“The new plant will provide a longer service life and continue Reclamation’s commitment to community safety and producing clean water for the Arkansas River,” said Plant Supervisor, Jenelle Stefanic. “There will also be more maneuverability within the floor plan and additional safety features such as fall protection and noise reduction technology.”

Prior to mining, snowmelt and rain seep into natural cracks and fractures, eventually emerging as a freshwater spring (usually). Graphic credit: Jonathan Thompson

R.I.P. Gordon Lightfoot: “There the morning rain don’t fall and the sun always shines”

Click the link to read the New York Times obituary. Here’s an excerpt:

His rich baritone and gift for melodies made him one of the most popular artists of the 1970s with songs like “The Wreck of the Edmund Fitzgerald” and “If You Could Read My Mind.”

Gordon Lightfoot, the Canadian folk singer whose rich, plaintive baritone and gift for melodic songwriting made him one of the most popular recording artists of the 1970s, died on Monday night in Toronto. He was 84…

Mr. Lightfoot, a fast-rising star in Canada in the early 1960s, broke through to international success when his friends and fellow Canadians Ian and Sylvia Tyson recorded two of his songs, “Early Morning Rain” and “For Lovin’ Me.” When Peter, Paul and Mary came out with their own versions, and Marty Robbins reached the top of the country charts with Mr. Lightfoot’s “Ribbon of Darkness,” Mr. Lightfoot’s reputation soared. Overnight, he joined the ranks of songwriters like Bob Dylan, Phil Ochs and Tom Paxton, all of whom influenced his style…When folk music ebbed in popularity, overwhelmed by the British invasion, Mr. Lightfoot began writing ballads aimed at a broader audience. He scored one hit after another, beginning in 1970 with the heartfelt “If You Could Read My Mind,” inspired by the breakup of his first marriage. In quick succession he recorded the hits “Sundown,” “Carefree Highway,” “Rainy Day People” and “The Wreck of the Edmund Fitzgerald,” which he wrote after reading a Newsweek article about the sinking of an iron-ore carrier in Lake Superior in 1975, with the loss of all 29 crew members…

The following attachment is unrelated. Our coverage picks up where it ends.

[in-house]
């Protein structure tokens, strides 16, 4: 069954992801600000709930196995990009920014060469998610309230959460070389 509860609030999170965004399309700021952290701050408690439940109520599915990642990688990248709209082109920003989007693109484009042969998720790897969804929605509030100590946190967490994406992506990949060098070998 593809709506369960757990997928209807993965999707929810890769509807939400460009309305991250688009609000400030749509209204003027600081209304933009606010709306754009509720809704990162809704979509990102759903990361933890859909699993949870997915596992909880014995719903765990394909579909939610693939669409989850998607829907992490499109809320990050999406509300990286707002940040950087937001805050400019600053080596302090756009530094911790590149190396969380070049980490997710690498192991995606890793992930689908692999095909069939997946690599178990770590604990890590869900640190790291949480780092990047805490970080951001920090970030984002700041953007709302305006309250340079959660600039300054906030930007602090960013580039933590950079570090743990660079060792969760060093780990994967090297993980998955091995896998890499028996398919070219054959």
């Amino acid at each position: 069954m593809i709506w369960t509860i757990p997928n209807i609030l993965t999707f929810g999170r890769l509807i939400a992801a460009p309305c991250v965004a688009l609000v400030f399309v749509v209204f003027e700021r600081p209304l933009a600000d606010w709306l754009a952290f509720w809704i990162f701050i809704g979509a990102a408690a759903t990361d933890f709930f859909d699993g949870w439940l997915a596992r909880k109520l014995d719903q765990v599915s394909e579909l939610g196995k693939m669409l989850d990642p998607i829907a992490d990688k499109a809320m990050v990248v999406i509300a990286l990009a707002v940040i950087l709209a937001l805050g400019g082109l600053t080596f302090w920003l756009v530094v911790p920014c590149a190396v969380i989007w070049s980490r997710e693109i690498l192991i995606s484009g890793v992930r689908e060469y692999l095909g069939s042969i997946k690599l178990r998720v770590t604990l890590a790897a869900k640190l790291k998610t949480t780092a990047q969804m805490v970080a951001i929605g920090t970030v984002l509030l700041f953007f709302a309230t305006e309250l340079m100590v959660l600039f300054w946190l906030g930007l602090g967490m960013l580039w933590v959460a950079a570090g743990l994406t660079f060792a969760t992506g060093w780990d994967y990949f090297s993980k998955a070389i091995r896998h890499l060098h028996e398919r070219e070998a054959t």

For Canadians, Mr. Lightfoot was a national hero, a homegrown star who stayed home even after achieving spectacular success in the United States and who catered to his Canadian fans with cross-country tours. His ballads on Canadian themes, like “Canadian Railroad Trilogy,” pulsated with a love for the nation’s rivers and forests, which he explored on ambitious canoe trips far into the hinterlands. His personal style, reticent and self-effacing — he avoided interviews and flinched when confronted with praise — also went down well. “Sometimes I wonder why I’m being called an icon, because I really don’t think of myself that way,” Mr. Lightfoot told The Globe and Mail in 2008. “I’m a professional musician, and I work with very professional people. It’s how we get through life.”


Gordon Meredith Lightfoot Jr. was born on Nov. 17, 1938, in Orillia, Ontario, where his father managed a dry-cleaning plant. As a boy, he sang in a church choir, performed on local radio shows and shined in singing competitions. “Man, I did the whole bit: oratorio work, Kiwanis contests, operettas, barbershop quartets,” he told Time magazine in 1968…Mr. Lightfoot, accompanying himself on an acoustic 12-string guitar, in a voice that often trembled with emotion, gave spare, direct accounts of his material. He sang of loneliness, troubled relationships, the itch to roam and the majesty of the Canadian landscape. He was, as the Canadian writer Jack Batten put it, “journalist, poet, historian, humorist, short-story teller and folksy recollector of bygone days.”